About the author: Peter Fargo serves as the special assistant to the Deputy Assistant Administrator for Science in EPA’s Office of Research and Development. He graduated from Georgetown University where he was (and still is) involved in their Outdoor Education program. Peter can’t wait for the next expedition!

Editor’s Note: The opinions expressed in Greenversations are those of the author. They do not reflect EPA policy, endorsement, or action, and EPA does not verify the accuracy or science of the contents of the blog.

Editor's Note: The opinions expressed here are those of the author. They do not reflect EPA policy, endorsement, or action, and EPA does not verify the accuracy or science of the contents of the blog.

Please share this post. However, please don't change the title or the content. If you do make changes, don't attribute the edited title or content to EPA or the author.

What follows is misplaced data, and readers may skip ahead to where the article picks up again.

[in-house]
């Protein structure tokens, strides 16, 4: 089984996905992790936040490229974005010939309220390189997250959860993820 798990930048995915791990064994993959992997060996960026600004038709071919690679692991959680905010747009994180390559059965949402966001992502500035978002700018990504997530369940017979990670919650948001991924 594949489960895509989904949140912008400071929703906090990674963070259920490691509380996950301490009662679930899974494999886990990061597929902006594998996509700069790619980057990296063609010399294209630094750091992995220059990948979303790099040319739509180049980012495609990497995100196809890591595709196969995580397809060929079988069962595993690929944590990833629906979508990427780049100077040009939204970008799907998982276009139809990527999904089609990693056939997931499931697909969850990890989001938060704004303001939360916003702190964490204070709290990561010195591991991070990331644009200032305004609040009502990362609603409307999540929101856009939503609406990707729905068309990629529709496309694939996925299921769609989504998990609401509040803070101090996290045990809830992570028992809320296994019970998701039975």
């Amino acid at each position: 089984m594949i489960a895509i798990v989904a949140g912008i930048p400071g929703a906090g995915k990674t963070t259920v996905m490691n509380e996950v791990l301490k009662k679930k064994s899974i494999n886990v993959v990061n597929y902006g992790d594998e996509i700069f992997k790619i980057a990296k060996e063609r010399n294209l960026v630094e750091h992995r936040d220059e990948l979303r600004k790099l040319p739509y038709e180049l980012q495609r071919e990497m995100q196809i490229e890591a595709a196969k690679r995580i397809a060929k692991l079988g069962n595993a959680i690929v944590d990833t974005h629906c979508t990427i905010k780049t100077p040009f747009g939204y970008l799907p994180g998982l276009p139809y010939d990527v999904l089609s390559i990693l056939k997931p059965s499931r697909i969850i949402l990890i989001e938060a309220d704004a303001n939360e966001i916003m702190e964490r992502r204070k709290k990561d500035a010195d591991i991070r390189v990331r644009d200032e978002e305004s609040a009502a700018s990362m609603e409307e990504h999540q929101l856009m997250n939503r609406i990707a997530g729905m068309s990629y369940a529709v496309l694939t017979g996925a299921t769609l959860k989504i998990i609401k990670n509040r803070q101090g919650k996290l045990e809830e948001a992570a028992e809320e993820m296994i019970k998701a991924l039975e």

Expedition Day 3: Did Someone Say “Oyster Spat?”

By Lisa McWhirter

I awoke to the 6 a.m. rally call on Saturday and quickly realized the long bike ride from the day before had taken its toll. It was the third day of the Expedition and barely awake, I tried to rationalize biking another 30 miles. As I took my first sip of French Press coffee (yum, my favorite) and saw the smiling faces of the Expedition team any doubts of the day’s success ahead faded instantly.

The plan for the day was a short bike ride to meet with St. Mary’s College professor Bob Paul, and then continue our ride to Point Lookout State Park for our final campsite.